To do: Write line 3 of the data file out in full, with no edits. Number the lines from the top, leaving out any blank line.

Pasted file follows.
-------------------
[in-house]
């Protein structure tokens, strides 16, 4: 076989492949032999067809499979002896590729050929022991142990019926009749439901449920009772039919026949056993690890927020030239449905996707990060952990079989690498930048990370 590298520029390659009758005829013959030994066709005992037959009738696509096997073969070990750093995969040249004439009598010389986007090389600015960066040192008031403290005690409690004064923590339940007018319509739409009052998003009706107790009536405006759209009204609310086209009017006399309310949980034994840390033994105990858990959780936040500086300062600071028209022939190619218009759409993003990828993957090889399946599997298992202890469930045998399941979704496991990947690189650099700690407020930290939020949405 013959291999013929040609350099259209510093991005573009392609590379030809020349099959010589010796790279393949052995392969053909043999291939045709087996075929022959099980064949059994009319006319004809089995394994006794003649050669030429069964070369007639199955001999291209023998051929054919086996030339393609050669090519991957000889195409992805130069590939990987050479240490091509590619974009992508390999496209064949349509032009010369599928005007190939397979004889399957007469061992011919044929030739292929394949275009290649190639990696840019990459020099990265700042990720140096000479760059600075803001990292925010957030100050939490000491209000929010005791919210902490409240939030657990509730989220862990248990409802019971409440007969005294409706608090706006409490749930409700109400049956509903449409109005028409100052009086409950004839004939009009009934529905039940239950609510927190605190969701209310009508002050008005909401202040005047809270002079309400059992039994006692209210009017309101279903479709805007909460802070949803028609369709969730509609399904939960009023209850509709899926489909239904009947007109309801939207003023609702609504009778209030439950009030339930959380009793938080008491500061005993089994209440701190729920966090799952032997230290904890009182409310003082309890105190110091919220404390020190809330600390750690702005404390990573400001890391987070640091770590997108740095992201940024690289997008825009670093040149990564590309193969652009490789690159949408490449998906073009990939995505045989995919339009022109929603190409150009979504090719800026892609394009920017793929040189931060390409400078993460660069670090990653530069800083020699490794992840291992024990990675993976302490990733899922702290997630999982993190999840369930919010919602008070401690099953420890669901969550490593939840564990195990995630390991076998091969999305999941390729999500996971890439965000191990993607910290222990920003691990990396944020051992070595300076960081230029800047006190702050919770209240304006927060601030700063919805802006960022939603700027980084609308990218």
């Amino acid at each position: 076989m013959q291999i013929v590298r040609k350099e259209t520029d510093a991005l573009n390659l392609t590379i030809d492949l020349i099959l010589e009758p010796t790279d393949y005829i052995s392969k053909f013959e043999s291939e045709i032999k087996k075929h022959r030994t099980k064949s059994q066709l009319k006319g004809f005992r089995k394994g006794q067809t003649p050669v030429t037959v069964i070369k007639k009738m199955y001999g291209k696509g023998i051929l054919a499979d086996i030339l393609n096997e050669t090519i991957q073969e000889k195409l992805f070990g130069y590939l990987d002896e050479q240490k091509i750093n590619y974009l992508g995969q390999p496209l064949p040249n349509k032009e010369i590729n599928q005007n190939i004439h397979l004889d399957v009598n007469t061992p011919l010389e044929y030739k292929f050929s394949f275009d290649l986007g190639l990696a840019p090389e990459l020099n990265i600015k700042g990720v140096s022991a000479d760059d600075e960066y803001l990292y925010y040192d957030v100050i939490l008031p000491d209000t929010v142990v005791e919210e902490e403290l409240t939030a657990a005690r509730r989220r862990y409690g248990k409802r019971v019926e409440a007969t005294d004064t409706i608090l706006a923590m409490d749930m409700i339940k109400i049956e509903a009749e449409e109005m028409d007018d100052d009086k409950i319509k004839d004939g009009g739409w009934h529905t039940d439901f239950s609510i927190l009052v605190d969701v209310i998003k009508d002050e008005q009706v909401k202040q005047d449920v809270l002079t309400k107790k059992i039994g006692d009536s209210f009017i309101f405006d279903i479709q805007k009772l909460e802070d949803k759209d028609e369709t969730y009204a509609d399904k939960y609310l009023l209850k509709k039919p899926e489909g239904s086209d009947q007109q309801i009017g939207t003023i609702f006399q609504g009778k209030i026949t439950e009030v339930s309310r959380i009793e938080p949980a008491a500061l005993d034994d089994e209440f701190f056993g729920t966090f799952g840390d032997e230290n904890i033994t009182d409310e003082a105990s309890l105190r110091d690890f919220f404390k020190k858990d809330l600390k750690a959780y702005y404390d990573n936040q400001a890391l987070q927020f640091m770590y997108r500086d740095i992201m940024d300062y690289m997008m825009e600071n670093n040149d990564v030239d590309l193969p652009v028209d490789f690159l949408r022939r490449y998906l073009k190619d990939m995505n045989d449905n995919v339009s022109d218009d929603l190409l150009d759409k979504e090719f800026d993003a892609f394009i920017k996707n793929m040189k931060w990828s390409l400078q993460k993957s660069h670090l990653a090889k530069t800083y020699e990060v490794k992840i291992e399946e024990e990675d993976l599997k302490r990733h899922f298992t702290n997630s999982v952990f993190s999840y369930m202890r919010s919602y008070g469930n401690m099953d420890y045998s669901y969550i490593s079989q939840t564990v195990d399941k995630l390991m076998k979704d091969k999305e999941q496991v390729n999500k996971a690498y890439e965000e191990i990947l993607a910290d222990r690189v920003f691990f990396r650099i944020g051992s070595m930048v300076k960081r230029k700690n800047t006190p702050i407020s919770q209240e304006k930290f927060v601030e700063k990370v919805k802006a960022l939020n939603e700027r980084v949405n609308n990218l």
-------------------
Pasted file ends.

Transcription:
């Amino acid at each position: 076989m013959q291999i013929v590298r040609k350099e259209t520029d510093a991005l573009n390659l392609t590379i030809d492949l020349i099959l010589e009758p010796t790279d393949y005829i052995s392969k053909f013959e043999s291939e045709i032999k087996k075929h022959r030994t099980k064949s059994q066709l009319k006319g004809f005992r089995k394994g006794q067809t003649p050669v030429t037959v069964i070369k007639k009738m199955y001999g291209k696509g023998i051929l054919a499979d086996i030339l393609n096997e050669t090519i991957q073969e000889k195409l992805f070990g130069y590939l990987d002896e050479q240490k091509i750093n590619y974009l992508g995969q390999p496209l064949p040249n349509k032009e010369i590729n599928q005007n190939i004439h397979l004889d399957v009598n007469t061992p011919l010389e044929y030739k292929f050929s394949f275009d290649l986007g190639l990696a840019p090389e990459l020099n990265i600015k700042g990720v140096s022991a000479d760059d600075e960066y803001l990292y925010y040192d957030v100050i939490l008031p000491d209000t929010v142990v005791e919210e902490e403290l409240t939030a657990a005690r509730r989220r862990y409690g248990k409802r019971v019926e409440a007969t005294d004064t409706i608090l706006a923590m409490d749930m409700i339940k109400i049956e509903a009749e449409e109005m028409d007018d100052d009086k409950i319509k004839d004939g009009g739409w009934h529905t039940d439901f239950s609510i927190l009052v605190d969701v209310i998003k009508d002050e008005q009706v909401k202040q005047d449920v809270l002079t309400k107790k059992i039994g006692d009536s209210f009017i309101f405006d279903i479709q805007k009772l909460e802070d949803k759209d028609e369709t969730y009204a509609d399904k939960y609310l009023l209850k509709k039919p899926e489909g239904s086209d009947q007109q309801i009017g939207t003023i609702f006399q609504g009778k209030i026949t439950e009030v339930s309310r959380i009793e938080p949980a008491a500061l005993d034994d089994e209440f701190f056993g729920t966090f799952g840390d032997e230290n904890i033994t009182d409310e003082a105990s309890l105190r110091d690890f919220f404390k020190k858990d809330l600390k750690a959780y702005y404390d990573n936040q400001a890391l987070q927020f640091m770590y997108r500086d740095i992201m940024d300062y690289m997008m825009e600071n670093n040149d990564v030239d590309l193969p652009v028209d490789f690159l949408r022939r490449y998906l073009k190619d990939m995505n045989d449905n995919v339009s022109d218009d929603l190409l150009d759409k979504e090719f800026d993003a892609f394009i920017k996707n793929m040189k931060w990828s390409l400078q993460k993957s660069h670090l990653a090889k530069t800083y020699e990060v490794k992840i291992e399946e024990e990675d993976l599997k302490r990733h899922f298992t702290n997630s999982v952990f993190s999840y369930m202890r919010s919602y008070g469930n401690m099953d420890y045998s669901y969550i490593s079989q939840t564990v195990d399941k995630l390991m076998k979704d091969k999305e999941q496991v390729n999500k996971a690498y890439e965000e191990i990947l993607a910290d222990r690189v920003f691990f990396r650099i944020g051992s070595m930048v300076k960081r230029k700690n800047t006190p702050i407020s919770q209240e304006k930290f927060v601030e700063k990370v919805k802006a960022l939020n939603e700027r980084v949405n609308n990218l």